Sinoath – Messenger



It’s said that during the recording you only used original instruments from the ’70s. How did you manage to get these instruments? And how did you work at the studio?

Yes, Frank and I are ’70s sound enthusiasts, so we bought some original ’70s instruments. I own two Ludwig’s from ’74 and 1969.


Did you write the album in collaboration with Frank Tudisco or was it completely your creation? The album is an original amalgam of doom and some kind of blackened metal. How did you reach this balance?

We wrote the album together and you notice his influence, and his style of voice is more black, so this influenced the final result.



You recorded the Meanders Of Doom EP in 2015, and with a new lineup. Why did it take so long?

As mentioned before, in my city there is not a big scene, but one evening in August I met the old bass player and we were completely drunk and we decided to make a new album, also because we were approaching the 25th anniversary of the band’s career.


How would you sum up the main differences between Meanders Of Doom and Under The Ashes?

The difference with Under the Ashes is that in Meanders there are the definitive bases for a sound of macabre heavy doom.


Sinoath’s most recent album, Anamnesis, was released a few months ago by Black Widow Records. What’s the story behind this work?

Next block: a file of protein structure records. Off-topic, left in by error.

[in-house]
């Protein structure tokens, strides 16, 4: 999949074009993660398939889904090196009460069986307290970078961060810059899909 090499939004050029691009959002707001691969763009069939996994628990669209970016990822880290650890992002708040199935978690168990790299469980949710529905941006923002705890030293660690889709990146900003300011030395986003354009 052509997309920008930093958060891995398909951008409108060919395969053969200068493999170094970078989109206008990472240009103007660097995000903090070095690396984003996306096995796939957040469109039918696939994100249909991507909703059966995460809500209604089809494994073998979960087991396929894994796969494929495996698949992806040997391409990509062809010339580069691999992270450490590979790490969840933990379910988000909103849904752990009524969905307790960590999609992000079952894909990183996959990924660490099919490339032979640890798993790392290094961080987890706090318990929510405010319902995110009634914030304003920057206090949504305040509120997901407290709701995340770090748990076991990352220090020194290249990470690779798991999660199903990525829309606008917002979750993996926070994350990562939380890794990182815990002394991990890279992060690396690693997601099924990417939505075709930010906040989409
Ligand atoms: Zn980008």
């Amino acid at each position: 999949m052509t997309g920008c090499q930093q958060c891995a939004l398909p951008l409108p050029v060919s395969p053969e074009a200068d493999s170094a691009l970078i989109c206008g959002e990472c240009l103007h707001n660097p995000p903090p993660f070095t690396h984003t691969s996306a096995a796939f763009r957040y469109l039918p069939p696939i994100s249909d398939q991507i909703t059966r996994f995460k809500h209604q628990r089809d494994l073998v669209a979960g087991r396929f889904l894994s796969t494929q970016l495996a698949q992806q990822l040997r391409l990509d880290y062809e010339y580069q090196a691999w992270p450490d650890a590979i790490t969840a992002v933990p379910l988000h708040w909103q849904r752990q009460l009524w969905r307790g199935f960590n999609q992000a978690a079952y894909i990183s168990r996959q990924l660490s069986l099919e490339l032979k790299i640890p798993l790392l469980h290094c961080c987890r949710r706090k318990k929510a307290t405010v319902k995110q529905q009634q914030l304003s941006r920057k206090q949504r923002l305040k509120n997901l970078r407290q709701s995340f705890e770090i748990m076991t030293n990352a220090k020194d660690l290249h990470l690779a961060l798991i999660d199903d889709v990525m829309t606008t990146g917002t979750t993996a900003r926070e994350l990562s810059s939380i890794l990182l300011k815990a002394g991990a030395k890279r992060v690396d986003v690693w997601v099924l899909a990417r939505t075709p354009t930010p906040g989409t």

The Black Widow listened to the promo and was immediately interested — it is a cult label for prog doom.


It seems that the new material is more doomy than anything you played before. What influenced this change?

The new album is completely doom heavy, because we have always liked the doom side of us and finally we could write a dark doom album that is our natural evolution. Of the rest our favorite bands in absolute are Black Sabbath.


Sinoath – Anamnesis (teaser)



The album’s cover and those creepy artworks in the booklet are pretty remarkable. Why did you choose these pics? Are the songs united with some concept?

There is not a real concept behind the album, but rather a common thread — that is, the search for knowledge and the human soul. The figure on the cover and in the booklet are works of an underground artist who recently disappeared and represented perfectly what we wanted to express.



You have a new vocalist and bass player on Anamnesis. How did you recruit them? Did they contribute in the songs’ composing process?

Francesco Cucinotta is the brother of our old keyboard player and was already part of Sinoath, but he had not recorded anything. He played and loved Black Sabbath, Death SS, etc. His contribution to vocals and the keyboard and second guitar was fundamental. The bassist is the only real new member and he is younger than u. He plays a more gothic dark style, and he has contributed all this to the new direction of our sound.


Do you play live more often now that you have a new album? How important is it for you to play gigs?

We love to play live, but unfortunately we never have stable formations, and therefore it is often not possible.